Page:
Calgary home values are nudging 2007-08 property boom levels, with sharp declines in flood-hit neighbourhoods unable to check the city’s real estate growth.
The city’s 2014 property assessments, released Friday, showed values of properties outside areas badly damaged by the June floods have risen six per cent since last year.
Citywide, the typical home is now worth $430,000, up from $410,000 in 2013.
That’s the highest level since 2008, when the boom lifted the median price to a record $447,500.
“We have certainly seen a really strong increase, and certainly a resetting of some of those values back before some of the financial crisis happened,” said city assessor Nelson Karpa.
Many communities saw assessments rise more sharply than the six-per-cent median, particularly those in northeast Calgary and those hugging Nose Hill and Fish Creek parks.
Elbow Park and Roxboro were the only neighbourhoods where assessed values dropped.
Calgary Real Estate Board (CREB) economist Ann Marie Lurie said the citywide rise was likely being led by a surge in demand for single family homes.
“A single family home under $500,000 have been selling quicker and their prices are increasing.
“We have finally pushed above those unadjusted (for inflation) levels. We’ve pushed above those peaks that we saw in 2007 (for single family homes).”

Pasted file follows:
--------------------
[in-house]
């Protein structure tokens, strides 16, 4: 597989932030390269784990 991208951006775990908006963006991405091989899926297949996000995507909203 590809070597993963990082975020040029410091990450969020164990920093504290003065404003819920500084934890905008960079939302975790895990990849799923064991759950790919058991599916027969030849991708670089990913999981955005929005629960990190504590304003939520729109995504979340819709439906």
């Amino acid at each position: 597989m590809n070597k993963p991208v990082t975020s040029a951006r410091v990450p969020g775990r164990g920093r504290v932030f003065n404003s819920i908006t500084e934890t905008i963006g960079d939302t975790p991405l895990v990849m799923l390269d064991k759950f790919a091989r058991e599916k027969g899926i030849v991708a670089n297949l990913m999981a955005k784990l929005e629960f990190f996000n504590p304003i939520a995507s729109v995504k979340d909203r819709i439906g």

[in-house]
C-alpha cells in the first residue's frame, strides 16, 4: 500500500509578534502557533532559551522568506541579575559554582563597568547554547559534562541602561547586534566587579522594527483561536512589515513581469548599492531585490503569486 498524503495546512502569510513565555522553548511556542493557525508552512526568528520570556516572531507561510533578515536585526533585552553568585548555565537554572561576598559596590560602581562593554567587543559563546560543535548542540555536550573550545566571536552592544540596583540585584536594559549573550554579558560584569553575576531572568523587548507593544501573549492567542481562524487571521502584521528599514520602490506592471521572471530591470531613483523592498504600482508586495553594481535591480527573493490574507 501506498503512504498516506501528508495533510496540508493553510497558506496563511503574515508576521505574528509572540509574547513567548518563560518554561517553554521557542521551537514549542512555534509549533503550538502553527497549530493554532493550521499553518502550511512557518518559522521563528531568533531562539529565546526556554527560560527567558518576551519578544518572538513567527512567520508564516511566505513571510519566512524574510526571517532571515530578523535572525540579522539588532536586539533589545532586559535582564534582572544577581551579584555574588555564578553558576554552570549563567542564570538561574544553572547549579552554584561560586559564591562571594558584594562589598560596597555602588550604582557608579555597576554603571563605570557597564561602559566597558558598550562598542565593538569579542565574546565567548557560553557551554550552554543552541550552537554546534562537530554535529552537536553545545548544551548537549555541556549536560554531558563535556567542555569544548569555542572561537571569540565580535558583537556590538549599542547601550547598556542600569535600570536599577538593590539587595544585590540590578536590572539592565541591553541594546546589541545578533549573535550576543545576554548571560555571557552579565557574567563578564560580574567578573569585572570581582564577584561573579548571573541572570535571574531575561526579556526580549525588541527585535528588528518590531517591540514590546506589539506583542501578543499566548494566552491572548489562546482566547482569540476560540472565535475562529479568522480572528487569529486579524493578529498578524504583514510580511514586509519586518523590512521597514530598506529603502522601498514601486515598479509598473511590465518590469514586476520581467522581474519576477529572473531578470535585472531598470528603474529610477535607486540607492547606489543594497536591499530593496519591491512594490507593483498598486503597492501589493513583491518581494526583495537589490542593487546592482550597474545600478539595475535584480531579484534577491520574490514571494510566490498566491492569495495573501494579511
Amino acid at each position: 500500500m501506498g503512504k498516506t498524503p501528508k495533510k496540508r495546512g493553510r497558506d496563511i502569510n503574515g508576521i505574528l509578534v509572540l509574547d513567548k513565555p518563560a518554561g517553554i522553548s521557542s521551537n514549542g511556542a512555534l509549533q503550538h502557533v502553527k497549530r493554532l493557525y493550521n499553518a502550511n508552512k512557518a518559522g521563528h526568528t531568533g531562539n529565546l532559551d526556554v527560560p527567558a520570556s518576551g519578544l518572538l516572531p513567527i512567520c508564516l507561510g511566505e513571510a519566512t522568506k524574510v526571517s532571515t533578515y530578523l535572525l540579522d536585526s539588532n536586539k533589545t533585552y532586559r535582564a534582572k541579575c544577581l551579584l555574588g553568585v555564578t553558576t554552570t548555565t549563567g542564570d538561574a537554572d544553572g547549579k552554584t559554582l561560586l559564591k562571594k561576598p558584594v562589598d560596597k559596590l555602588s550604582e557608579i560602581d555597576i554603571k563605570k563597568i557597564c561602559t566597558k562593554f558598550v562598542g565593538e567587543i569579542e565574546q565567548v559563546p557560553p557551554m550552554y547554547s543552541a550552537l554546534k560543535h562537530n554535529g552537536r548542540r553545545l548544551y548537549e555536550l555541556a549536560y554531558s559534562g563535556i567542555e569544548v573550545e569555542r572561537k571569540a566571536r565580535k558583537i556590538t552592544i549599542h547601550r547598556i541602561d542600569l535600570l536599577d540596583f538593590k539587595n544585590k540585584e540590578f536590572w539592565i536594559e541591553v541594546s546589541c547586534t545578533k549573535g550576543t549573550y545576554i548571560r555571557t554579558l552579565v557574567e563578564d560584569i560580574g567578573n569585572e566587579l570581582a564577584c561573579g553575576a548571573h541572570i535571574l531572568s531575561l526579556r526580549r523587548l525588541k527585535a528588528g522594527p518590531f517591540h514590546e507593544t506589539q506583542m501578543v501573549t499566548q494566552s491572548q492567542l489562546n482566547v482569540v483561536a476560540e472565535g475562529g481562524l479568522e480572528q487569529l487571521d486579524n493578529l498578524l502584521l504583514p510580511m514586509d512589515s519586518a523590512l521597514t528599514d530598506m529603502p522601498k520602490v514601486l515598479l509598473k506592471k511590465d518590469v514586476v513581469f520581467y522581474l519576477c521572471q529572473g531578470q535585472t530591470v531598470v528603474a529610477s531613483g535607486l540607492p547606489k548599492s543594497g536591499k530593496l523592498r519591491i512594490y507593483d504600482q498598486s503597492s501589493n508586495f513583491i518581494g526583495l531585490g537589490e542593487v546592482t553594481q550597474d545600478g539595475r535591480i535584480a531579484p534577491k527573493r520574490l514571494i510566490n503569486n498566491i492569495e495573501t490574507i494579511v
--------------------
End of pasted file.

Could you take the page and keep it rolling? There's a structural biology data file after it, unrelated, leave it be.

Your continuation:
The trend was likely stronger in parts of the city which registered value increases above the six per cent average, she said.
“It could be that those areas have more homes on that lower end of the (single family) market.”
Value increases for condos and townhouses still trailed single family properties, she said, despite strong recent performance.
Price growth for single family homes in 2013 was 7.8 per cent, CREB figures showed, compared to 8.7 per cent for condos.
However, condo prices in the city took a bigger hit after the 2007 boom, Lurie said, and were yet to recover to that peak.
Calgary property taxes are based on the assessments. The city council set this year’s property tax hike at five per cent, but all homeowners whose property assessment rose by more than the six per cent average will pay a greater increase and people with lesser value rises or drops will face a lesser one.
Realtors often warn that assessments aren’t a substitute for actual market value. Assessors normally don’t visit homes, and they only consider neighbourhood home sales up to the previous June 30 — which means they’re already six months behind sales trends.
Residents and business owners can review assessments and appeal by March 4.